I made stuffed red peppers last week. They were fabulous — filled with a mixture of savory lamb, toothsome brown rice, nutty garbanzo beans and both feta and goat’s cheese, all bound together with a sweet tomato sauce and topped with creamy, garlicky tzatziki.
Yeah, seriously, they were awesome.
But I bought too many of the peppers. I always do because it’s usually my luck that one of those big, shiny red guys, once opened, will reveal something toxic growing inside. It ends up getting tossed. So I buy extra.
And now we shall make roasted red pepper soup. Because we have extra peppers. And because I forgot to take pictures of the stuffed pepper recipe. Sorry.
Total yum and a lot less fuss.
Roasted Red Pepper Soup w/ Goat’s Cheese Medallions
Four fresh red peppers–tops sliced off, stems removed, seeds removed and halved
One large yellow onion coarsely chopped
Four medium carrots scrubbed and coarsely chopped (I don’t peel mine)
32 oz vegetable stock
Salt and pepper
Set your oven to broil, line a half sheet with foil and place your red pepper pieces (including the tops) on top.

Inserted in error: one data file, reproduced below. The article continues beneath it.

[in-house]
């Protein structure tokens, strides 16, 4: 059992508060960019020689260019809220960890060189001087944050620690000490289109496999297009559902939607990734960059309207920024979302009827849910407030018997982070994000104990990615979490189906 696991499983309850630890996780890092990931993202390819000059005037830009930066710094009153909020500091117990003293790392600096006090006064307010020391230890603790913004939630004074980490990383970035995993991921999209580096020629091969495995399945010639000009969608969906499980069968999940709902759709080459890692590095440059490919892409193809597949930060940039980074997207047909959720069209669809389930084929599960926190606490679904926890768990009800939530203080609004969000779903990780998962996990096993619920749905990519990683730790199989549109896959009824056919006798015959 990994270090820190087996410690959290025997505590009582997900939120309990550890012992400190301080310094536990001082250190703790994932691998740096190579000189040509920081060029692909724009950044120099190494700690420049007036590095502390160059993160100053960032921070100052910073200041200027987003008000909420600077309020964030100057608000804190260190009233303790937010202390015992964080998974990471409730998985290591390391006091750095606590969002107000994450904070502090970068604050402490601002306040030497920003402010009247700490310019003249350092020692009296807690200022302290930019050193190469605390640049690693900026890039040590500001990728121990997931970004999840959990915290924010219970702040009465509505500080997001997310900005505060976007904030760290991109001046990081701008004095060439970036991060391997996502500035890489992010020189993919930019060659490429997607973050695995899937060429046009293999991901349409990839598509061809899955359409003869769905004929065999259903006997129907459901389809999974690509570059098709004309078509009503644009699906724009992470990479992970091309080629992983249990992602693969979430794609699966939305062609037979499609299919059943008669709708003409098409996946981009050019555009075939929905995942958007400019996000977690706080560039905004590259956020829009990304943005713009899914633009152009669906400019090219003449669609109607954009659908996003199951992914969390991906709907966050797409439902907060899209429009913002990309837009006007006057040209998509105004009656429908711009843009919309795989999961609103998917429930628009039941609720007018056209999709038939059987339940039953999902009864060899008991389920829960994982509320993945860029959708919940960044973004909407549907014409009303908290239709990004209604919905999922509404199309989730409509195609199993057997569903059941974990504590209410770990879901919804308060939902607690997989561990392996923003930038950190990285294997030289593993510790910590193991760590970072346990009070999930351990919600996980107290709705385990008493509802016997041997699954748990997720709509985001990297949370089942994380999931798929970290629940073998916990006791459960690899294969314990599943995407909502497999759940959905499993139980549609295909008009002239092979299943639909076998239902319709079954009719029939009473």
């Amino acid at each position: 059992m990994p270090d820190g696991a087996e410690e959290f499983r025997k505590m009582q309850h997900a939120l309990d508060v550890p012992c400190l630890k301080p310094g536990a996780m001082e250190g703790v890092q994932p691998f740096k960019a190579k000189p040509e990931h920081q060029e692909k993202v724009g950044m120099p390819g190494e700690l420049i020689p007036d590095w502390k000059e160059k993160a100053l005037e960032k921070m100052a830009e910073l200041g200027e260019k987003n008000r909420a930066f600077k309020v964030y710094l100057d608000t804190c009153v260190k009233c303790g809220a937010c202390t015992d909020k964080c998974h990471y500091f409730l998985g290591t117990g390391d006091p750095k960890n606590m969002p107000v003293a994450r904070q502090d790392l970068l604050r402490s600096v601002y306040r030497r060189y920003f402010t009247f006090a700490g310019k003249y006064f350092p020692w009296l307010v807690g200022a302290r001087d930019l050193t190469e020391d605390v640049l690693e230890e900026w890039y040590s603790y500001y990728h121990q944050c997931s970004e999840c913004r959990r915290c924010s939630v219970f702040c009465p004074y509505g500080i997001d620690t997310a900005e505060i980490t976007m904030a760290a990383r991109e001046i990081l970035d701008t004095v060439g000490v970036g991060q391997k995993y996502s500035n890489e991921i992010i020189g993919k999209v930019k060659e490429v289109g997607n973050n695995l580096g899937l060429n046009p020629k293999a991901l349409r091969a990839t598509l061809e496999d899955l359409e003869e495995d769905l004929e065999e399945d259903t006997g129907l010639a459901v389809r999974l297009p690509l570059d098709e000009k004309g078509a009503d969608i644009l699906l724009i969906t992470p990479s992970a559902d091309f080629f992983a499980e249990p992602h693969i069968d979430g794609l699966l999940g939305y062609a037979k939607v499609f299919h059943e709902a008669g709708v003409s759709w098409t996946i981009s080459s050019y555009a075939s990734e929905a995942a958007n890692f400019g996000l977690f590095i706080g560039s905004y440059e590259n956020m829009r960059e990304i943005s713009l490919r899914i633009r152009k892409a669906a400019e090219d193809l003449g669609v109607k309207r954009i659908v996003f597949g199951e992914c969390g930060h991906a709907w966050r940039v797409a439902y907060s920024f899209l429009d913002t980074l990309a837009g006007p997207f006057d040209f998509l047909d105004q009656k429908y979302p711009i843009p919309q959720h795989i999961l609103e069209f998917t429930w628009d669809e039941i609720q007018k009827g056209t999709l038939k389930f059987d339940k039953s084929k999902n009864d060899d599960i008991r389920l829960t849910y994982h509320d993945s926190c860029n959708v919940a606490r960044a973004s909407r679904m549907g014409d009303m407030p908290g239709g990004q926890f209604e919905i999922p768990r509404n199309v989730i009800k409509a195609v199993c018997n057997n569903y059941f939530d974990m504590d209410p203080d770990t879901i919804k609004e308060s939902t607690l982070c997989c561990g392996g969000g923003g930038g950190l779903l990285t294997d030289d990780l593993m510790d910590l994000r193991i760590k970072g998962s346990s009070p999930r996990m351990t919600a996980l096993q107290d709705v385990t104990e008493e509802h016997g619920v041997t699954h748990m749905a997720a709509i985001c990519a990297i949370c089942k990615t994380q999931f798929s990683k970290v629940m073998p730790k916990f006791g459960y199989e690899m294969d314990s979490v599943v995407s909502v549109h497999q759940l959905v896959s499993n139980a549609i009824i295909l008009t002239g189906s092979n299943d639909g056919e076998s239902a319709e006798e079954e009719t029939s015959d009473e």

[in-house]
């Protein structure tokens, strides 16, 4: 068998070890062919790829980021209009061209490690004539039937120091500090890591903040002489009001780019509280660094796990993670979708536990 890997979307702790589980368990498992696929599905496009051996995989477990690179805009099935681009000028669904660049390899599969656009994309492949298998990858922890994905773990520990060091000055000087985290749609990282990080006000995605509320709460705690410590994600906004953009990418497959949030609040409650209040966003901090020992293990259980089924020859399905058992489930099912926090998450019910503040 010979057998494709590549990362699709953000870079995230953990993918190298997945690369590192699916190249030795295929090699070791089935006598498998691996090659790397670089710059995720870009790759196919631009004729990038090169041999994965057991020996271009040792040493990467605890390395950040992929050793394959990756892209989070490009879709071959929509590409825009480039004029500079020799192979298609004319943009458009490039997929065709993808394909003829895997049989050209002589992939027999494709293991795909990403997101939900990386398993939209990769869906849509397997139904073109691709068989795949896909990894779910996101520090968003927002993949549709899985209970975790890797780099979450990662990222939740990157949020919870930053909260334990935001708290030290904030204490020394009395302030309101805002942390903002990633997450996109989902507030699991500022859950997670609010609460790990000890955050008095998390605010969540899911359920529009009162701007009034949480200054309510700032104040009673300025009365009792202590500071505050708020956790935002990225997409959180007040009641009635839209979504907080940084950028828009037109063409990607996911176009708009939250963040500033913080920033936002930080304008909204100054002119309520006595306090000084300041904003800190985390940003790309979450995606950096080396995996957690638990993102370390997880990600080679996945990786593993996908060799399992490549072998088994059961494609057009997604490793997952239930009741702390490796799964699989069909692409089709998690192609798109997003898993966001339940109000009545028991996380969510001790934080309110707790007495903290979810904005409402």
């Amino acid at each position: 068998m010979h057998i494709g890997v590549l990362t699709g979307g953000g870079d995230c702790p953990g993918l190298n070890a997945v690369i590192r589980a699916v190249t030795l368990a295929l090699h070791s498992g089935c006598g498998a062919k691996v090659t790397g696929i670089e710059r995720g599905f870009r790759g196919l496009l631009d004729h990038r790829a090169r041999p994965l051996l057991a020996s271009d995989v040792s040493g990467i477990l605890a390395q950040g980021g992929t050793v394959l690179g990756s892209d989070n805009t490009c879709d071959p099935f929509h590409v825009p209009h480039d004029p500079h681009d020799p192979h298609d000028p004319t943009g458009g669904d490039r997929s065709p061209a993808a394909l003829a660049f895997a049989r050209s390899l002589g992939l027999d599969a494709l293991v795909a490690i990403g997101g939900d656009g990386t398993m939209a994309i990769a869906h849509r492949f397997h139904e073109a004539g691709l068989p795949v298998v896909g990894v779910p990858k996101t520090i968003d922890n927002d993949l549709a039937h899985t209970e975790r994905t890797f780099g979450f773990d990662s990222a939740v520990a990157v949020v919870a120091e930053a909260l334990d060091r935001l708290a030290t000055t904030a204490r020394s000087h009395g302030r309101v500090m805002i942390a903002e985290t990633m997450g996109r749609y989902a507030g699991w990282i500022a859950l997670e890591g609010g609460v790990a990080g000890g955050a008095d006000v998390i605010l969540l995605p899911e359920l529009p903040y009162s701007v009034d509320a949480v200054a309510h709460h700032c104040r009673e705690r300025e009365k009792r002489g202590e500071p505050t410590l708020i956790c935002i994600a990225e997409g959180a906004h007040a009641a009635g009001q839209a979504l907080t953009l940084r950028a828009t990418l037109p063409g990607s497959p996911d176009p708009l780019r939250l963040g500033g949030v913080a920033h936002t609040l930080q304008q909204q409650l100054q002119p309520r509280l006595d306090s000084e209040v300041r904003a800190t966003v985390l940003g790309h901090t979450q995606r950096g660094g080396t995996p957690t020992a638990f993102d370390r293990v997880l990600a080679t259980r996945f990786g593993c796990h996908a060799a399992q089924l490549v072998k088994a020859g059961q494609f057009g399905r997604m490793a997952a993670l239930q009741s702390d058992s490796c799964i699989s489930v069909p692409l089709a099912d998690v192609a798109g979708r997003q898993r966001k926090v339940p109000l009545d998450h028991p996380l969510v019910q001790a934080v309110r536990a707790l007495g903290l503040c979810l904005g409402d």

Broil until the skin is blistered and charred black (this usually times out around ten minutes for me).
Remove the peppers and place in a paper bag (to steam the skin loose) for another ten minutes. Make sure the bag’s opening is rolled closed.
Remove each pepper and peel off the skin. It should slide off easily. Put the naked peppers aside.
Put a few glugs of olive oil into a good sized stock or soup pot and heat on medium to medium low.
Sauté your onions for ten minutes until golden.
Add the carrots for a further five.
Add the peppers and stock, and simmer for twenty minutes or until carrots are soft and easily pierced.
Using an immersion blender or transferring soup to a food processor, purée until silky.
Season to taste with salt and pepper.
Put a good sized dollop of fresh goat’s cheese in the center of the bottom of a soup bowl and ladel your soup over and around the cheese.
Sprinkle a few chopped chives on top as a lovely garnish.
Hand everyone a bowl, a spoon and permission to ask for seconds.